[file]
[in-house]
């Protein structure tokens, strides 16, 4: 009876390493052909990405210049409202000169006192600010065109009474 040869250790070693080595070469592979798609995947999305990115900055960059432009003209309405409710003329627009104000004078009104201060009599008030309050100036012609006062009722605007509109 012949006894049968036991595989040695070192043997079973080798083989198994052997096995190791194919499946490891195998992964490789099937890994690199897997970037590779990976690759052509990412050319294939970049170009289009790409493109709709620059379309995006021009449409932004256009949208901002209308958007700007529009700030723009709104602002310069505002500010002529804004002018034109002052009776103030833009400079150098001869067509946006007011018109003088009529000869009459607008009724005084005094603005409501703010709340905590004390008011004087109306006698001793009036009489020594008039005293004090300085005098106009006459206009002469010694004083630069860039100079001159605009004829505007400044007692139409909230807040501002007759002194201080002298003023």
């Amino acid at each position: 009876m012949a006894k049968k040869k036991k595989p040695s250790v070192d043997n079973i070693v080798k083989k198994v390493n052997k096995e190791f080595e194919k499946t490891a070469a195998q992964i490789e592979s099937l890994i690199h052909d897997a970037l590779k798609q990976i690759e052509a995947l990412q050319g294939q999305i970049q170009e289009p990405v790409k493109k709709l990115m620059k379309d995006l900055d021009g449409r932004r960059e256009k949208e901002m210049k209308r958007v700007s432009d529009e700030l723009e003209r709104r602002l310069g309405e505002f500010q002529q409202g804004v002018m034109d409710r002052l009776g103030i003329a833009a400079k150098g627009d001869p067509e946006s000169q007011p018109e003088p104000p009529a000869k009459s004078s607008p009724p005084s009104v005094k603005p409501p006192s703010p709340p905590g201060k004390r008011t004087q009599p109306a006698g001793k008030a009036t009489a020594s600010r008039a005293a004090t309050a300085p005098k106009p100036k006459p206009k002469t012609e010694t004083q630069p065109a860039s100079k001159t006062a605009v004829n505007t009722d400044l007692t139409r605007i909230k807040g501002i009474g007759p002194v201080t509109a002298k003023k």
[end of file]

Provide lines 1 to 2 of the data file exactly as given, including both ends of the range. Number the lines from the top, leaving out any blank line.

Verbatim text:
[in-house]
């Protein structure tokens, strides 16, 4: 009876390493052909990405210049409202000169006192600010065109009474 040869250790070693080595070469592979798609995947999305990115900055960059432009003209309405409710003329627009104000004078009104201060009599008030309050100036012609006062009722605007509109 012949006894049968036991595989040695070192043997079973080798083989198994052997096995190791194919499946490891195998992964490789099937890994690199897997970037590779990976690759052509990412050319294939970049170009289009790409493109709709620059379309995006021009449409932004256009949208901002209308958007700007529009700030723009709104602002310069505002500010002529804004002018034109002052009776103030833009400079150098001869067509946006007011018109003088009529000869009459607008009724005084005094603005409501703010709340905590004390008011004087109306006698001793009036009489020594008039005293004090300085005098106009006459206009002469010694004083630069860039100079001159605009004829505007400044007692139409909230807040501002007759002194201080002298003023």